“It was one of the most shocking things that has ever happened in this country and it united the country in a feeling that we had to do something,” Gill Marshall Andrews, of the Gun Control Network, told CNN. “And I don’t think that it would have been possible to make the kind of progress that we have made without that tragedy.”
Now there is the kind of common sense not seen in the U.S. even after the slaughter of 20 6 and 7 year olds in Newtown, Connecticut in 2012. In Australia, something similar happened after the massacre of 35 people, also in 1996, at Port Arthur in Tasmania. A disturbed young man accomplished this awful shooting. Let’s take a look at what happened after that shooting:
It moved public opinion.In the wake of the shooting, “a national upwelling of grief and revulsion saw pollsters reporting 90–95% public approval for stringent new gun laws.”
A conservative politician took the lead.Australia’s conservative Prime Minister John Howard spearheaded a push by Australian states and territories to severely restrict gun ownership that year, in what came to be known as the National Firearms Agreement.
It targeted the kinds of guns used in massacres.“As the Port Arthur gunman and several other mass killers had used semi-automatic weapons, the new gun laws banned rapid-fire long guns, specifically to reduce their availability for mass shootings.”
It encouraged people to turn in guns. The government “bought back more than 650,000 of these weapons from existing owners, and tightened requirements for licensing, registration, and safe storage of firearms.”
It wasn’t free. “Total public expenditures were about A$320 million (US$230 million), or approximately A$500 per gun, which isn’t much less than what it costs to buy one.”
But it was paid for. ”The buyback program was ﬁnanced by an additional 0.2% levy on national health insurance.”
Again, this was the kind of common sense not seen in America. And the result?
Gun homicide rates fell. “In the 7 years before the NFA, the average annual firearm homicide rate per 100 000 was 0.43 (range:0.27–0.60), whereas for the 7 years after NFA, the average annual firearm homicide rate was 0.25 (range: 0.16–0.33).” (…)
“In the 18 years up to and including 1996, the year of the massacre at Port Arthur, Australia experienced 13 mass shootings. In these events alone, 112 people were shot dead and at least another 52 wounded (table 1). In the 10.5 years since Port Arthur and the revised gun laws, no mass shootings have occurred in Australia.” [Mass shooting defined as five or more dead. None have occurred since the publication of the paper in 2006, either. -eds.]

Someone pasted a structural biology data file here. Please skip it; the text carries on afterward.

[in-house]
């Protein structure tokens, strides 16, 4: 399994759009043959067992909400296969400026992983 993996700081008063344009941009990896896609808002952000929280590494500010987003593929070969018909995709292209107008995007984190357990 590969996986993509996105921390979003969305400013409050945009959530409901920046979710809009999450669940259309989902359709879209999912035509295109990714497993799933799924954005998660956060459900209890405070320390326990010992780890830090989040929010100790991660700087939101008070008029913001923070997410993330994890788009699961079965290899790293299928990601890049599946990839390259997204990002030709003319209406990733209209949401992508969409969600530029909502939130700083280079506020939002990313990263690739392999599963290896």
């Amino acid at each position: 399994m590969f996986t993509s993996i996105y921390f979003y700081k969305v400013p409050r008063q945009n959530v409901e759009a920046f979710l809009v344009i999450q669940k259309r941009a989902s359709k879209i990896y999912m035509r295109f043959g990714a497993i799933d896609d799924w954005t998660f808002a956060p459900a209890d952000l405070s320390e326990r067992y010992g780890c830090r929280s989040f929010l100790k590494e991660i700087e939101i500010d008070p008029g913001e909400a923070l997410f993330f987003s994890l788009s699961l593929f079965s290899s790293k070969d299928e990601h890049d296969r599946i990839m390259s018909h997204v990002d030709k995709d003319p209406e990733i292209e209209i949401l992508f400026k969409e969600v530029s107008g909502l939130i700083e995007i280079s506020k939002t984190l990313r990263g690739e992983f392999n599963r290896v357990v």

Gun suicides declined. “In the 18 years (1979–96) [before the law], there were 8850 firearm suicides (annual average 491.7). In the 7 years for which reliable data are available after the announcement of the new gun laws, there were 1726 firearm suicides, an annual average of 246.6.
Let’s get this straight. America loses over 30,000 of its’ citizens to firearms injuries every year. The majority of these are suicides followed by homicides and then accidental gun deaths. This is the American tragedy and we can’t let it continue.
Anyone who says that gun laws don’t matter is deceiving you. The American corporate gun lobby has managed this deception for many years now with little scrutiny from the media and too many of our politicians. There is proof that stronger gun laws lead to fewer gun deaths. So what we need in our own country is a common set of facts that are known and believed by our elected leaders and the general public. For this is how change can happen. This is how we can make sure that our nation’s public health and safety epidemic of gun violence can be addressed in a reasonable way. And by reasonable I mean that we need to make sure that all guns are kept from some people who shouldn’t have them. It’s pretty simple. Those who shouldn’t have them are children, suicidal teens and adults, domestic abusers, felons, those with adjudicated and severe mental illness, terrorists, gang members, and others on the prohibited purchasers list now who can get guns anyway without background checks and through straw purchasing, stolen guns and unsecured guns in homes.
We can save lives if we put our minds to it, deal with the issue from a fact based perspective, have a change in our conversation about the role of guns and gun violence in our communities and put our heads together to protect our children so they can grow into adults who contribute to their society and reach their human potential. Too many lives are cut short before that happens.
So back to Norway and Sytennde Mai– I hope all of my Norwegian relatives had a wonderful celebration. And I hope they will all be safe from harm. I do know that they are much less likely to be harmed by firearms than their cousins in America. It doesn’t have to be this way. Let’s get to work to change laws, hearts and minds.